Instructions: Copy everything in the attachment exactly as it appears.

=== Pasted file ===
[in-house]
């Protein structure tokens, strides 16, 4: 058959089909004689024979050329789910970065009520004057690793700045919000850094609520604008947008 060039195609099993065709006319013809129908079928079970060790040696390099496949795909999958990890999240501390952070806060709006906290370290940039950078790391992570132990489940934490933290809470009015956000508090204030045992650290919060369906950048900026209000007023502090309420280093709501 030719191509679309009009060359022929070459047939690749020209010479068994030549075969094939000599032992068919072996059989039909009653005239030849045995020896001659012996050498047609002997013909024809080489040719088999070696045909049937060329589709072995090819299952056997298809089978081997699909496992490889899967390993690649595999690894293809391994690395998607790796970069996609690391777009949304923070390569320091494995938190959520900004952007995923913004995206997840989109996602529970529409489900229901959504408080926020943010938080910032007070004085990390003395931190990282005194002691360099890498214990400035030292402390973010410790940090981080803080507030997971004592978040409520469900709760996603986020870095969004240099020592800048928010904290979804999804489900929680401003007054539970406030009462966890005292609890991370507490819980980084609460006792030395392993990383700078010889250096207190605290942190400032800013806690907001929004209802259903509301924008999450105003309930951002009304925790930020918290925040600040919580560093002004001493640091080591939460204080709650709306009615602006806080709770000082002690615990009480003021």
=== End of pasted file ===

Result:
[in-house]
């Protein structure tokens, strides 16, 4: 058959089909004689024979050329789910970065009520004057690793700045919000850094609520604008947008 060039195609099993065709006319013809129908079928079970060790040696390099496949795909999958990890999240501390952070806060709006906290370290940039950078790391992570132990489940934490933290809470009015956000508090204030045992650290919060369906950048900026209000007023502090309420280093709501 030719191509679309009009060359022929070459047939690749020209010479068994030549075969094939000599032992068919072996059989039909009653005239030849045995020896001659012996050498047609002997013909024809080489040719088999070696045909049937060329589709072995090819299952056997298809089978081997699909496992490889899967390993690649595999690894293809391994690395998607790796970069996609690391777009949304923070390569320091494995938190959520900004952007995923913004995206997840989109996602529970529409489900229901959504408080926020943010938080910032007070004085990390003395931190990282005194002691360099890498214990400035030292402390973010410790940090981080803080507030997971004592978040409520469900709760996603986020870095969004240099020592800048928010904290979804999804489900929680401003007054539970406030009462966890005292609890991370507490819980980084609460006792030395392993990383700078010889250096207190605290942190400032800013806690907001929004209802259903509301924008999450105003309930951002009304925790930020918290925040600040919580560093002004001493640091080591939460204080709650709306009615602006806080709770000082002690615990009480003021």